With a college education comes some regret. That doesn’t stem from going to college, however, but from failing to take full advantage of what a college education offers.
At least that is the finding of a survey conducted recently by “60 Minutes” and Vanity Fair magazine.
And the American adults surveyed also showed that they still feel that a good, solid college education is the best pathway to a successful life.
Those opinions are being expressed at an opportune time for the Class of 2013, which will be leaving high school in May.
High school graduation is both a time of excitement and a time of anxiety. On the cusp of adulthood, teens are placed in a period of transition, one in which they will, by necessity, begin making more of the important decisions that will affect their lives for years and decades to come. There is an exhilaration that comes with that freedom, but there also is discomfort. For most graduating seniors, much of their lives has been structured to a large degree through the schools they attended.
College is a great deal different. A student finds that he or she has acquired a great deal of responsibility that formerly fell on parents and teachers. What a college student learns — and doesn’t learn — rests largely with that college student.
So, it’s a bit telling that nearly half of the adults surveyed wished that they had worked harder on their studies, with another 40 percent saying they wish they had spent more time networking. Meanwhile, college fraternities and sororities, a big part of college life on many campuses, hold little interest for post-collegians. Of those surveyed, 3 percent said they’d think less of someone upon discovering the person had been in a fraternity/sorority and 2 percent said it would elevate their opinion of the person. The vast majority — 86 percent — didn’t care one way or the other.
On the other end of the scale, only 4 percent wish they had engaged in more sexual activities than they did and a scant 1 percent felt they had shortchanged the experience of taking drugs while in college.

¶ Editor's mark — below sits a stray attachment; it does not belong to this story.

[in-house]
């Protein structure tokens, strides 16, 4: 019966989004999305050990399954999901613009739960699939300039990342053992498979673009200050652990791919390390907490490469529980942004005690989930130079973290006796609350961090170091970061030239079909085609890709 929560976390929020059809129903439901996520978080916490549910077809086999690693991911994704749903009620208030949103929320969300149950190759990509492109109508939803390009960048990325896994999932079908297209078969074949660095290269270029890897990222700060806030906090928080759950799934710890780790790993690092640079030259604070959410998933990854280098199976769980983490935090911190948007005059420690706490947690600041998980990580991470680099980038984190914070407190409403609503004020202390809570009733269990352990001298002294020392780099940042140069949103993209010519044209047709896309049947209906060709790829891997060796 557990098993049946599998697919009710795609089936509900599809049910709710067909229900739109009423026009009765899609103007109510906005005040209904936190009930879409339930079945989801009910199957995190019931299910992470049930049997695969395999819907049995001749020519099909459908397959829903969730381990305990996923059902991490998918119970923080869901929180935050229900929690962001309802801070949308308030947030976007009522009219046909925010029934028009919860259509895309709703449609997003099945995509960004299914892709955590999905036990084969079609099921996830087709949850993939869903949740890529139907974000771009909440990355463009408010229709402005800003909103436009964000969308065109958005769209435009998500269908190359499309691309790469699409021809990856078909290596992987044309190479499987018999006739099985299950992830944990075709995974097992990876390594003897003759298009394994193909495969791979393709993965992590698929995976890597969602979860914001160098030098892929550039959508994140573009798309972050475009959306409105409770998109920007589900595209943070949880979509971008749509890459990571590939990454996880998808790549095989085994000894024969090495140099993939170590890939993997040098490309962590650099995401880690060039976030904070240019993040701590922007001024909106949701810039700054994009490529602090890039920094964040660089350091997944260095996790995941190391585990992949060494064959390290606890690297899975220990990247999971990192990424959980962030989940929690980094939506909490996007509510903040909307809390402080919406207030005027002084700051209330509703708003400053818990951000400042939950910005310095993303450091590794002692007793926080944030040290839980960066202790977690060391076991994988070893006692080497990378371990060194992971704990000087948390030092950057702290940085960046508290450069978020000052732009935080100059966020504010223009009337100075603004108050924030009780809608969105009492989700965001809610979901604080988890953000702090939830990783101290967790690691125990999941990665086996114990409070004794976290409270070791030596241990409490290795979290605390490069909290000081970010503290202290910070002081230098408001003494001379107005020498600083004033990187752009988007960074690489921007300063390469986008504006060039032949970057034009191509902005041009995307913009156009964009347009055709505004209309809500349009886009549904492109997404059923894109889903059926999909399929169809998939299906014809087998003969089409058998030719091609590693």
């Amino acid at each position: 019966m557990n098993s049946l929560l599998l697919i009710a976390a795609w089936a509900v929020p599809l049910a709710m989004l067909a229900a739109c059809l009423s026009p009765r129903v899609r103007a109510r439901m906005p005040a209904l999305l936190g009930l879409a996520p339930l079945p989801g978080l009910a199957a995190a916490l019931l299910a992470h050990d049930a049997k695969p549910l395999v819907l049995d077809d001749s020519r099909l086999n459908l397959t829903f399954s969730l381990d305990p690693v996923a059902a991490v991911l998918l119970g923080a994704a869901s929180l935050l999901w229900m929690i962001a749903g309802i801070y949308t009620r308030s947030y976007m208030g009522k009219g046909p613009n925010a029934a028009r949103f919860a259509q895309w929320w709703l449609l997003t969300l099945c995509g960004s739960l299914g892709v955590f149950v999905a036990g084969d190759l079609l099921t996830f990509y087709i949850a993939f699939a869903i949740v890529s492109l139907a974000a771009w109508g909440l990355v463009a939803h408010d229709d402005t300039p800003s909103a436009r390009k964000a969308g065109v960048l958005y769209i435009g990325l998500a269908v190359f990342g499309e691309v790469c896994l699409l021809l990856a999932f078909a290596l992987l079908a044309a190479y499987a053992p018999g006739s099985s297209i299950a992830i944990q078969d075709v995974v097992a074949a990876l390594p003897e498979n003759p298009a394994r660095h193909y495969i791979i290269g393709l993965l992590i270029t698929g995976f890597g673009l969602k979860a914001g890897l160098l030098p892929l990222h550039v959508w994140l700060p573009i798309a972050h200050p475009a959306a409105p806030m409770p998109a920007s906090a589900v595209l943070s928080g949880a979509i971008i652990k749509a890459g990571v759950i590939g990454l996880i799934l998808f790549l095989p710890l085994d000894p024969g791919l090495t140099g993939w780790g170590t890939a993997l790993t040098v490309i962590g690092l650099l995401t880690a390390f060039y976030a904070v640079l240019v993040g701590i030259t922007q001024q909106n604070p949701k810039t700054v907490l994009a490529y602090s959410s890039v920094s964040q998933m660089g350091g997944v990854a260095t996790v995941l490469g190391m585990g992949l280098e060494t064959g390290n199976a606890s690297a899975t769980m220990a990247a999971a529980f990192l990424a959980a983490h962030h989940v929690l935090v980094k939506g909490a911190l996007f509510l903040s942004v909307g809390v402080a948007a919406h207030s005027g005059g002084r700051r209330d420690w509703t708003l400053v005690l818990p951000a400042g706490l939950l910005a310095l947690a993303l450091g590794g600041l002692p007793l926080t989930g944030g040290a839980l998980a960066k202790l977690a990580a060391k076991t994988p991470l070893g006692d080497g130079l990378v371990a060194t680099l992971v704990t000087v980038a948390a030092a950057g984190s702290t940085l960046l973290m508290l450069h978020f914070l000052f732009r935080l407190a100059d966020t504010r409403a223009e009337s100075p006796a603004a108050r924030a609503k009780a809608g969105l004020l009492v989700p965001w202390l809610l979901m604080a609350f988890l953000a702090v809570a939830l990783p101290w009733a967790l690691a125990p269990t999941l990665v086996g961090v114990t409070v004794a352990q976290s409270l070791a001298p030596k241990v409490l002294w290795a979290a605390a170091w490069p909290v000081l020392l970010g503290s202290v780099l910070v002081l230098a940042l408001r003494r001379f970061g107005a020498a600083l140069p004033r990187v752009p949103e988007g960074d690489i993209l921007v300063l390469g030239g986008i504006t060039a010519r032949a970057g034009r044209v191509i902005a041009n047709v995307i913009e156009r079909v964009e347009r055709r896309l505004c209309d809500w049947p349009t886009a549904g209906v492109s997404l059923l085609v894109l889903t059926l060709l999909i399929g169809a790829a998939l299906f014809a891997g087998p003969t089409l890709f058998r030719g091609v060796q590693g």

About 40 percent of the respondents thought that the standardized aptitude test (SAT) that teens take was a necessary evil, with smaller percentages suggesting SATs are a failed idea or irrelevant.
Those surveyed also placed a high importance on what college offers.
We’ve all heard the stories of successful people who didn’t bother with college. The fact is, the lightning of success can and does strike some people. Last month, Nick D’Aloisio, a 17-year-old from Britain, became the latest example when Yahoo! bought a news app he developed for smartphones for a whopping $30 million.
But when you do the math, those stories are few and far between. For every young adult who finds sudden fame and fortune, there are tens of thousands who don’t. So, it’s no surprise that adults want to see their kids get a college education.
Of those surveyed, 45 percent would advise their child to stay in college even if their child was offered a dream job. Another 27 percent would not offer an opinion and let the child make the decision. Only 23 percent — less than one out of four — would urge their child to quit school and take the job.
A good education is still the best foundation to build upon for the best opportunity for success. We hope the Class of 2013 will remember that the payoff in the future will be worth the effort made today.